You are slightly lucky then. Substance abuse/detox/mental health companies tend to be nicer on people in recovery than others. I don't know what to tell you on how to sell yourself because it actually often depends on the facility. A local detox/substance abuse clinic actually only hires people in recovery, which is wonderful. As of now, they are only hiring physicians and are at full capacity in the other healthcare fields. So, that's not an option for me or anyone else. Maybe in the future.
My point is, just ask around and ask them how they feel about the monitoring program in your state. Some may say "Yes, please apply." and others maybe be like "No, thanks. Good luck in your recovery though."
I have not been on nursing job interviews yet, but here's what I am planning to mention. I am going to be honest about it. I am going to add what positive things it has to offer. They are as follows:
1) I have genuine empathy and understanding of others with substance abuse issues (and mental health issues, please only mention this if it applies). I don't feel like I am grasping at straws in talking to people going through this--it's natural. I am not saying that I always know what to say, but I do feel as though I do not have to always work at it. There's less belittling the patient/client, therefore, they may be more apt to listen to what instructions you have offer. People who have not gone through this are more likely to say "why did you do this?" or "don't do that", etc. (not all non-recovery nurses are like that, though.)
2) I do get drug screened randomly and averaging 3 times a month (insert your number in that place, it varies by state.) That's actually a great thing for employers as it usually guarantees (unless someone slips, then they are likely to be fired and kicked out of the monitoring program) that the potential employee is clean and sober. You do not know that about other potential candidates. I always looked at it as 'I would rather know what I am dealing with than to deal with an unknown.' Just because someone says "no, I don't have mental illness or I am not on drugs", etc. does not guarantee it. After all, people do sometimes lie. There are some un-accepting people out there and sometimes, people feel as though not disclosing will help them. It's understandable.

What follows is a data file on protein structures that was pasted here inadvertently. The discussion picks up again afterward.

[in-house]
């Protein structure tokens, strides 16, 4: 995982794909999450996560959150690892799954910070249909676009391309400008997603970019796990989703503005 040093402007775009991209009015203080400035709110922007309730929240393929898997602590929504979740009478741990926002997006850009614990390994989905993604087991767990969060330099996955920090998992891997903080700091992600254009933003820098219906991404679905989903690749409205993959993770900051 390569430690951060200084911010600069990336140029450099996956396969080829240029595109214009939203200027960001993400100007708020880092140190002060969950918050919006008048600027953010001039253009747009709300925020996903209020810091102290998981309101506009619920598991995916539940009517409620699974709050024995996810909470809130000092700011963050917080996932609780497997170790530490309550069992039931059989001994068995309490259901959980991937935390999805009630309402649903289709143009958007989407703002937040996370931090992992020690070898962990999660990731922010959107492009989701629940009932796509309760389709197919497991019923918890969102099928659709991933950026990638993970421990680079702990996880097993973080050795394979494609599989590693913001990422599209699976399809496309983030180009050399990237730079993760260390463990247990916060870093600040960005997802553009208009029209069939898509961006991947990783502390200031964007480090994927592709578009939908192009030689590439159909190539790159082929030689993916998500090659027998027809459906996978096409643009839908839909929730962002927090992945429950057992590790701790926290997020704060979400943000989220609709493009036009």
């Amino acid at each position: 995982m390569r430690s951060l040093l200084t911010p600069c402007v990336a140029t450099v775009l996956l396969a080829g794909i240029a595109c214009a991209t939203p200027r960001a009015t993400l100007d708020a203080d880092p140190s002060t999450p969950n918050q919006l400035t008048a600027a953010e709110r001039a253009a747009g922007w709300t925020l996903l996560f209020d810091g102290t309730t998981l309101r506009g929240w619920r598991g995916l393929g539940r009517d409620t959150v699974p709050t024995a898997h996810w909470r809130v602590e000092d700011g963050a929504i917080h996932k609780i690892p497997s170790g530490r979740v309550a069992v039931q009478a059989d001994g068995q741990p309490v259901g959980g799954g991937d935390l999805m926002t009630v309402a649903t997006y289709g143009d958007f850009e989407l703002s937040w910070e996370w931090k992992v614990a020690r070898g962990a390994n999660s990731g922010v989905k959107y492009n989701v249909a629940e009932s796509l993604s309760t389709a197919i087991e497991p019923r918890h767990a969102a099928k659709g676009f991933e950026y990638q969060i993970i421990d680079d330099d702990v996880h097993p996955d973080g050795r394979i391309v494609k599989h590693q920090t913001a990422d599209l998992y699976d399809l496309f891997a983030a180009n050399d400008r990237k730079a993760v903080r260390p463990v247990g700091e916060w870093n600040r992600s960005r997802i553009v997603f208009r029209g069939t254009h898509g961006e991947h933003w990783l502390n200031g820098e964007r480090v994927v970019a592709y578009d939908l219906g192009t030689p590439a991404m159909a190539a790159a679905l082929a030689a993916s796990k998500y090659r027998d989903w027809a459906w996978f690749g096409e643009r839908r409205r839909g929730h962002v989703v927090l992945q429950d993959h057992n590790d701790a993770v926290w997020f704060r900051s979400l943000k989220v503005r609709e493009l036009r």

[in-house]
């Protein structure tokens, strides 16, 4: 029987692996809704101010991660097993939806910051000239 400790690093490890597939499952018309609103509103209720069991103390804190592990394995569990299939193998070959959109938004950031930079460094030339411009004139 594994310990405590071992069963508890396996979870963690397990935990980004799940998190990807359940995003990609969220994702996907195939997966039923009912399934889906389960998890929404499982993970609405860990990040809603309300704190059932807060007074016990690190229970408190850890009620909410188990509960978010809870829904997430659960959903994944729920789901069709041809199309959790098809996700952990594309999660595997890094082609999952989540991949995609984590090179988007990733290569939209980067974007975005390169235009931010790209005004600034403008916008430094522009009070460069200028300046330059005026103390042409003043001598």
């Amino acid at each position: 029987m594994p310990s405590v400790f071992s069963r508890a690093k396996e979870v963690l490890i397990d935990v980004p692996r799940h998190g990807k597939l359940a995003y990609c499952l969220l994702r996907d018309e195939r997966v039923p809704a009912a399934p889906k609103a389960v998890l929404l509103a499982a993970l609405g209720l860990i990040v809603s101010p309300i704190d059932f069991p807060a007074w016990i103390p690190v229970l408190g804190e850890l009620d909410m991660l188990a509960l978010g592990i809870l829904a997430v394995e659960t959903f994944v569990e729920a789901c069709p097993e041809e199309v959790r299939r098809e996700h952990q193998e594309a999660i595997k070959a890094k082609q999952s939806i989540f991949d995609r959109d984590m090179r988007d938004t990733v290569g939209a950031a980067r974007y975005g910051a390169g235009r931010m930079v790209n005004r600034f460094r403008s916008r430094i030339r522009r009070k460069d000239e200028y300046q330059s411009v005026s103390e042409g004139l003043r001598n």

3) I am more likely to stay at a job that hires me in the nursing role because I am in a monitoring program. Not too many places will hire nurses in this situation. Be grateful for the job and give them 200%. Someone who does not understand substance abuse, dependency, and addiction is more likely to get frustrated and quit. They have zero obligation to stay and could easily get a job elsewhere. So they might. Please reword this in an interview. I come across as snarky. Again, not all non-recovery nurses will get frustrated, just slightly more likely.
Hope this helps. Good luck in the job hunt!